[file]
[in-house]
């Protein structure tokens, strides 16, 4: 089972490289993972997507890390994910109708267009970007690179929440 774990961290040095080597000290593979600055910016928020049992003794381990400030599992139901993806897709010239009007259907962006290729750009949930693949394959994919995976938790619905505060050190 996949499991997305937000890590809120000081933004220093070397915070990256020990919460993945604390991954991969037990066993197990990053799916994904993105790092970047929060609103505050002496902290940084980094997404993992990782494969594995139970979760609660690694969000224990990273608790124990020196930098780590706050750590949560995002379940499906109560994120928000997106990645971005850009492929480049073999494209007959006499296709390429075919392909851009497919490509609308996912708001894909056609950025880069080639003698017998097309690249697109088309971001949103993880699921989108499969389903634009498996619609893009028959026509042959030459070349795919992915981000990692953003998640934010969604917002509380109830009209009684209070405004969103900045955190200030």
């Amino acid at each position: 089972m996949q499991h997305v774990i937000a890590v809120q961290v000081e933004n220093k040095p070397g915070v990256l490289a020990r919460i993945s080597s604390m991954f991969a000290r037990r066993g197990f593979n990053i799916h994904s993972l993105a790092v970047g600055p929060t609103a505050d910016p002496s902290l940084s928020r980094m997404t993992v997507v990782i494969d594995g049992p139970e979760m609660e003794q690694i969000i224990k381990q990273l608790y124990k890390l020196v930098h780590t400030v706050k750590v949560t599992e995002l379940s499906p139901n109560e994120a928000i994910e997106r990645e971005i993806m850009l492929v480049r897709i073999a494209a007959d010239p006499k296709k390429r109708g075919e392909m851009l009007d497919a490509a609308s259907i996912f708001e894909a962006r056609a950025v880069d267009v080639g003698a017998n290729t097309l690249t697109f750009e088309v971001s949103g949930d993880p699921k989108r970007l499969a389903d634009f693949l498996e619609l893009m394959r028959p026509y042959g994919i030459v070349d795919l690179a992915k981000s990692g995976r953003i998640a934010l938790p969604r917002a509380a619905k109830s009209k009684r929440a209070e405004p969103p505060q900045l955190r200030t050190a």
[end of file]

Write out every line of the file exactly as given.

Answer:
[in-house]
């Protein structure tokens, strides 16, 4: 089972490289993972997507890390994910109708267009970007690179929440 774990961290040095080597000290593979600055910016928020049992003794381990400030599992139901993806897709010239009007259907962006290729750009949930693949394959994919995976938790619905505060050190 996949499991997305937000890590809120000081933004220093070397915070990256020990919460993945604390991954991969037990066993197990990053799916994904993105790092970047929060609103505050002496902290940084980094997404993992990782494969594995139970979760609660690694969000224990990273608790124990020196930098780590706050750590949560995002379940499906109560994120928000997106990645971005850009492929480049073999494209007959006499296709390429075919392909851009497919490509609308996912708001894909056609950025880069080639003698017998097309690249697109088309971001949103993880699921989108499969389903634009498996619609893009028959026509042959030459070349795919992915981000990692953003998640934010969604917002509380109830009209009684209070405004969103900045955190200030």
């Amino acid at each position: 089972m996949q499991h997305v774990i937000a890590v809120q961290v000081e933004n220093k040095p070397g915070v990256l490289a020990r919460i993945s080597s604390m991954f991969a000290r037990r066993g197990f593979n990053i799916h994904s993972l993105a790092v970047g600055p929060t609103a505050d910016p002496s902290l940084s928020r980094m997404t993992v997507v990782i494969d594995g049992p139970e979760m609660e003794q690694i969000i224990k381990q990273l608790y124990k890390l020196v930098h780590t400030v706050k750590v949560t599992e995002l379940s499906p139901n109560e994120a928000i994910e997106r990645e971005i993806m850009l492929v480049r897709i073999a494209a007959d010239p006499k296709k390429r109708g075919e392909m851009l009007d497919a490509a609308s259907i996912f708001e894909a962006r056609a950025v880069d267009v080639g003698a017998n290729t097309l690249t697109f750009e088309v971001s949103g949930d993880p699921k989108r970007l499969a389903d634009f693949l498996e619609l893009m394959r028959p026509y042959g994919i030459v070349d795919l690179a992915k981000s990692g995976r953003i998640a934010l938790p969604r917002a509380a619905k109830s009209k009684r929440a209070e405004p969103p505060q900045l955190r200030t050190a």